For the scheme I’m doing, there are yellow wing bands which cut across the dive brakes. The decals for these don’t account for the openings on the dive brakes so to make my life easier, I decided to mask and spray the bands.
The decals for the bands are 1cm in width but the instructions show they are narrower. I decided to follow the instructions. These were a custom mix of yellow with some orange mixed in. These were sprayed over a base of some white marble coat which helps with opacity.
The decals are quite robust and went on quite easily and reacted well to Mark Softer. While looking at the marking callouts I noticed that a small part of the tailfin is supposed to be white color. This was quickly masked off and sprayed.
As usual with WWII subjects, there are a general lack of stencils. Not that I’m complaining.
The shark mouth decal took a fair bit of adjusting. I really should have cut it into 2 and re-align them.
I did the best I can with the placement and fixed the gaps with paint. However, if you looked closely, there are 2 wrinkles on the decal that I couldn’t get rid off.
Shark mouths are always cool.
Once the decals have cured and wiped down with a wet cloth, they were given a gloss coat. Next I added chipping using silver, olive drab and medium gray paint. These were added with a sponge.
I chipped random spots all over the fuselage simulating wear and tear. Heavier chipping was done for the leading edges of the wings and where I assume there’s more foot traffic.
While I used a silver color for the topside chips, I went with a black color for the bottom which shows up more on the gray. As you can see, 1 of the nose gun barrels have broken off. As usual, there’s always some sort of last minute disasters to fix.
Next is panel washing with Mig AMMO Dark Brown Wash. This fills the panel lines which add ‘depth’ and ‘weight’ to the kit. It’s subtle on the olive drab side.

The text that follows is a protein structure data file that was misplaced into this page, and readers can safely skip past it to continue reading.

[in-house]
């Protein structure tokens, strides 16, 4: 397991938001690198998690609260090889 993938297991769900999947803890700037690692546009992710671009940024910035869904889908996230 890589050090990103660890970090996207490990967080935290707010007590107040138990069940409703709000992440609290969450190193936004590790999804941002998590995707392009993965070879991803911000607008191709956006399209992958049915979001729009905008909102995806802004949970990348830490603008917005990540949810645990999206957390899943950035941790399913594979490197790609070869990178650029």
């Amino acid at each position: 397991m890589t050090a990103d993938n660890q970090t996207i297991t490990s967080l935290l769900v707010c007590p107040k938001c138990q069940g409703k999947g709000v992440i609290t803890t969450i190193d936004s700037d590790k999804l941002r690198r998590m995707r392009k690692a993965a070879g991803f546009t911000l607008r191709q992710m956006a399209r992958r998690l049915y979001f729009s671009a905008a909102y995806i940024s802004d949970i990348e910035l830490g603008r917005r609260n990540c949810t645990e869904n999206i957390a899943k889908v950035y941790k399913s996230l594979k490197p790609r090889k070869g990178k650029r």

It’s more obvious on the gray side.
To tone down the contrast I filtered with white, dark gray and dark brown oil paints. The filters also toned down the chipping I did.
The filters were done in the direction of air flow so it’s front to back on the wings and up and down on the fuselage.
I added more brown filters behind the main gear.
The wheel well were given a simple wash to pop the details.
To show that there are ‘new’ and ‘old’ chips I went back in and added more. Tamiya Weathering Masters was used for the soot on the gun barrels and exhaust stains. The exhaust stains were enhanced with some light spraying of Model Air Dark Panzer Grey.
The masking tape is finally removed from the canopy and… it’s OK. There are some dust spots inside the canopy that I’ll have to live with. I’m quite happy how visible the scratchbuilt harnesses are.
The bombs are finally attached. I also weathered them and figuring that operationally no one will really bother with being neat with an expendable weapon, I handpainted the yellow rings that indicated that the bombs were ‘live’.
Then the antennas are attached and the wing lights were painted. I decided skip the aerials this time and I’m finally done!
Next up is what I initially hoped was a quick build. The MiG-37 is a fictional Soviet stealth aircraft designed by the Testors Model Company as the Eastern Bloc counterpart to their F-19 Ghostrider kit. My copy is a Italeri re-boxed kit.
Work begins with the cockpit which is very sparse and simplified although surprisingly, all the consoles have molded detail instead of decals. There’s even molded on harness details on the ejection seat.
I replaced the molded harness with 1mm tape instead.
The cockpit area itself is very bare.
So I spruced it up with bits of plastic plate. The kit comes with a clear part for the HUD but there’s no HUD mount so I made one up with plastic plate also.